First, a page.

IBM and Pitney Bowes, a technology services company for small, midsize and large firms, have announced a collaboration on new hybrid location services to deliver context and personalization for data in multiple industries.
Use location-based intelligence tools to aid underwriting decisions in insurance, analyze network coverage in telecommunications and predict buying decisions in retail.
“This open-platform collaboration will inspire development that accelerates innovation and fosters growth,” Steve Robinson, general manager of IBM Cloud Platform Services, said in a statement.
IBM collaborates with Pitney Bowes on hybrid location services.
Unveiled on Feb. 24, BlueMix is a beta platform as a service (PaaS) that lets developers increase adoption of hybrid clouds, in which some applications run on premise and others are hosted in the cloud.
BlueMix enables IBM clients to build business applications on databases in the cloud by combining IBM software, third-party applications and a platform as a service. IBM has built BlueMix on open standards and it uses Pivotal Cloud Foundry to allow organizations to scale a PaaS on a private cloud. BlueMix incorporates mobile, Web apps and data management.
Developers can use BlueMix to build sales apps that provide access to inventory management data, according to IBM.
It includes DevOps, an open, integrated development tool that allows developers to scale. DevOps incorporates tools that allow developers to store and manage code and les them integrate applications within Eclipse, an open-source software community, or Visual Studio, Microsoft’s collection of development tools.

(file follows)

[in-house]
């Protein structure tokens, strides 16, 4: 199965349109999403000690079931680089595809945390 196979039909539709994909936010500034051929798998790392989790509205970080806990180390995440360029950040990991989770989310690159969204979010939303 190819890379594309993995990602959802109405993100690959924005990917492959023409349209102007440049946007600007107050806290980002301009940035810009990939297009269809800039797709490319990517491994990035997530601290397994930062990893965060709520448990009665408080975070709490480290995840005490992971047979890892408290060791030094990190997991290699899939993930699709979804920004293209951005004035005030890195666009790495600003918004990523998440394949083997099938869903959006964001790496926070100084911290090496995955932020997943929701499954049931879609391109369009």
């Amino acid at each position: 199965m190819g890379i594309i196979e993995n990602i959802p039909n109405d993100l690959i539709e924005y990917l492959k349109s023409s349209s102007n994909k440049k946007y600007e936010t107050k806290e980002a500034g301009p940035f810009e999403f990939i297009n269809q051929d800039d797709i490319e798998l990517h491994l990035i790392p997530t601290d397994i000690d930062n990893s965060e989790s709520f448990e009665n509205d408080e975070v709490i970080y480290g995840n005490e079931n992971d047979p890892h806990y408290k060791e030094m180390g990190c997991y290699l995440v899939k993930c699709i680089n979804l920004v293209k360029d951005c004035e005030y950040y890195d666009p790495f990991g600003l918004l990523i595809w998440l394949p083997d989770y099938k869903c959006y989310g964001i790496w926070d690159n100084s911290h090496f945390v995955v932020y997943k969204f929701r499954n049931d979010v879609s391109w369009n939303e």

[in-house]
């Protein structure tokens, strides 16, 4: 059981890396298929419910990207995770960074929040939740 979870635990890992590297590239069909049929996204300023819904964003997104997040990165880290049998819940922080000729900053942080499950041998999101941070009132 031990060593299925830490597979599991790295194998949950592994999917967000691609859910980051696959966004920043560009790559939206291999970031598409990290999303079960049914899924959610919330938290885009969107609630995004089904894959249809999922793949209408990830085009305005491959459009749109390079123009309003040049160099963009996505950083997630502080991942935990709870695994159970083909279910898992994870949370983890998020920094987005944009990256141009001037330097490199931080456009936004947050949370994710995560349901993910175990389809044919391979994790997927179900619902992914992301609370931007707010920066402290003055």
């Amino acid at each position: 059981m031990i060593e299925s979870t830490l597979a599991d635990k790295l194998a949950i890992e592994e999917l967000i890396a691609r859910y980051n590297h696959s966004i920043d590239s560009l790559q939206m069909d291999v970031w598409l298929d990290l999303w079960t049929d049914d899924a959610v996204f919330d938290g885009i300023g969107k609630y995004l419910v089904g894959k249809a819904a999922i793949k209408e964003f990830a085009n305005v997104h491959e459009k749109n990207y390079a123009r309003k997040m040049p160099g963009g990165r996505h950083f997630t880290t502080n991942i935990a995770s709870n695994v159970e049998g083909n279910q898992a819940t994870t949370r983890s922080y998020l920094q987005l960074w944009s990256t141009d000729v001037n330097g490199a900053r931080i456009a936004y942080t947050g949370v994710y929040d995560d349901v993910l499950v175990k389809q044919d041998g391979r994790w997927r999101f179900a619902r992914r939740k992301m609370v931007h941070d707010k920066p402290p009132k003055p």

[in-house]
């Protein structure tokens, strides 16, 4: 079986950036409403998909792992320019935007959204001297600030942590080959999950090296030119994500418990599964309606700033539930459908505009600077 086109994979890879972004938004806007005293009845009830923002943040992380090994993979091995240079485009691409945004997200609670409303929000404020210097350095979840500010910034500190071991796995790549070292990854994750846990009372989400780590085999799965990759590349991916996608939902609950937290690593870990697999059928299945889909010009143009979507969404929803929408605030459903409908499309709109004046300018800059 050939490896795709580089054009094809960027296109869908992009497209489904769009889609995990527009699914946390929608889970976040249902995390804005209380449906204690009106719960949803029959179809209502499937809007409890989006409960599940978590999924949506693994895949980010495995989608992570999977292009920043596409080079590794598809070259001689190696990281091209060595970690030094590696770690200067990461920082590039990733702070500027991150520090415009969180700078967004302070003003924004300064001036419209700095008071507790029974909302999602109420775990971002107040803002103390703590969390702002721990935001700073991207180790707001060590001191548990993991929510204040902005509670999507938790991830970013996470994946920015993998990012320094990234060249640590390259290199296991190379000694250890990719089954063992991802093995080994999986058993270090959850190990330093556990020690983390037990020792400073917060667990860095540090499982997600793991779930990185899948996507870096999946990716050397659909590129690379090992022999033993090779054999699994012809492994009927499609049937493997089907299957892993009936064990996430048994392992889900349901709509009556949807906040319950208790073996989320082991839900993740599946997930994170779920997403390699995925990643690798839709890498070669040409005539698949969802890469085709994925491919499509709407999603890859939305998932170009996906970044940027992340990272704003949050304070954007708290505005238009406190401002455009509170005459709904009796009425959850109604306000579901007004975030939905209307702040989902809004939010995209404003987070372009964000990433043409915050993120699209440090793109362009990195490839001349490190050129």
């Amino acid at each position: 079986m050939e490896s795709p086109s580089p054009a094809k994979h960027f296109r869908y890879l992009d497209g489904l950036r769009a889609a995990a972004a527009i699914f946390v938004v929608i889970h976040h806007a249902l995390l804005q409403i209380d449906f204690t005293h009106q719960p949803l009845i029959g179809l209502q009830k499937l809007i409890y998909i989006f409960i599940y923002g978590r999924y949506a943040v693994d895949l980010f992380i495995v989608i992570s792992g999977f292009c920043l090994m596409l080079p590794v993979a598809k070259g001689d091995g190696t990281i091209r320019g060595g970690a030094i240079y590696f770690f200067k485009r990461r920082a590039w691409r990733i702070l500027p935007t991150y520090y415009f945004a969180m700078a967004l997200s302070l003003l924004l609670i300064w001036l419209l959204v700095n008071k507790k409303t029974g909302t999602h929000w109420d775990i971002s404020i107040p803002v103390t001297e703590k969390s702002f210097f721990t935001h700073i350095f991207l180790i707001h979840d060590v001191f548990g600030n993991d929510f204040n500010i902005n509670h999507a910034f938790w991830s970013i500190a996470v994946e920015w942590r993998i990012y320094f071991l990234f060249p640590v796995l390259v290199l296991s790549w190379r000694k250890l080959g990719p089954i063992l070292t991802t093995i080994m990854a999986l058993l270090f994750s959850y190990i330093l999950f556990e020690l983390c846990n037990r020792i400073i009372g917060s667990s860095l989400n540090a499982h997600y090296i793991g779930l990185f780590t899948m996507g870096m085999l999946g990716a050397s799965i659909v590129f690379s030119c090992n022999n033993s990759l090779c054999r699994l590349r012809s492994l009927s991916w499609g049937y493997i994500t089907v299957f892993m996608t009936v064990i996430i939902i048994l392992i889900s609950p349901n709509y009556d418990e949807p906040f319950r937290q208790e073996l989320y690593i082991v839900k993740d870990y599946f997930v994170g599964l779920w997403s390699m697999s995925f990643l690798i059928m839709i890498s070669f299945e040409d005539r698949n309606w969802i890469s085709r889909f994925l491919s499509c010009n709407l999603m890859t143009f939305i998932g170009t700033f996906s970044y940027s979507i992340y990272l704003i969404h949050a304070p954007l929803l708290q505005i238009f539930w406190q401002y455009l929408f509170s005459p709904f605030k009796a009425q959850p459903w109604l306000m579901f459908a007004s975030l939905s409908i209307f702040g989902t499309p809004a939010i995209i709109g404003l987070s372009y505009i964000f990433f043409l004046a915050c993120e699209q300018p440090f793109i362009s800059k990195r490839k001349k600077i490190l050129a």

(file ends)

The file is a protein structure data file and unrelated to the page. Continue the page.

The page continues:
DevOps also allows workers to automate application deployment and streamline performance monitoring.
Pitney Bowes offers location intelligence tools that include MapInfo Suite, which allows users to understand relationships between locations and check in on social media. Its location-based intelligence applications are used by more than 1.2 billion people, the company claimed.
Insurers use Pitney Bowes’ location data for underwriting decisions and telecommunication providers analyze network coverage using the technology. In addition, retailers use Pitney Bowes tools to offer promotions to customers and can make predictions on whether they’re likely to buy a certain product.
Using IBM’s API Management, Pitney Bowes will market its location-based services, e-commerce fulfillment, Internet postage and parcel management software to developers, Big Blue reported.
“Once built in BlueMix, these APIs can be easily managed in the cloud, including providing easy self-service access to the APIs for developers,” Michael Curry, vice president for IBM Websphere, told CruxialCIO in an email. APIs that Pitney Bowes publish in the BlueMix environment can be used as inputs into any API that developers build, he added.
“Companies need tools and expertise to manage and integrate APIs, leverage location intelligence and customer data, and then seamlessly extend their services to reach their customers via the cloud and mobile devices,” Roger Pilc, chief innovation officer for Pitney Bowes, said in a statement.
Pitney Bowes was already using IBM middleware, Curry noted.
“As they have begun to publish APIs for their core capabilities, they have turned to IBM software and SoftLayer for help in managing those APIs,” Curry said. “This immediately entered them into the IBM ecosystem, so it was natural for them to introduce their APIs into BlueMix to take advantage of the broad range of developers there.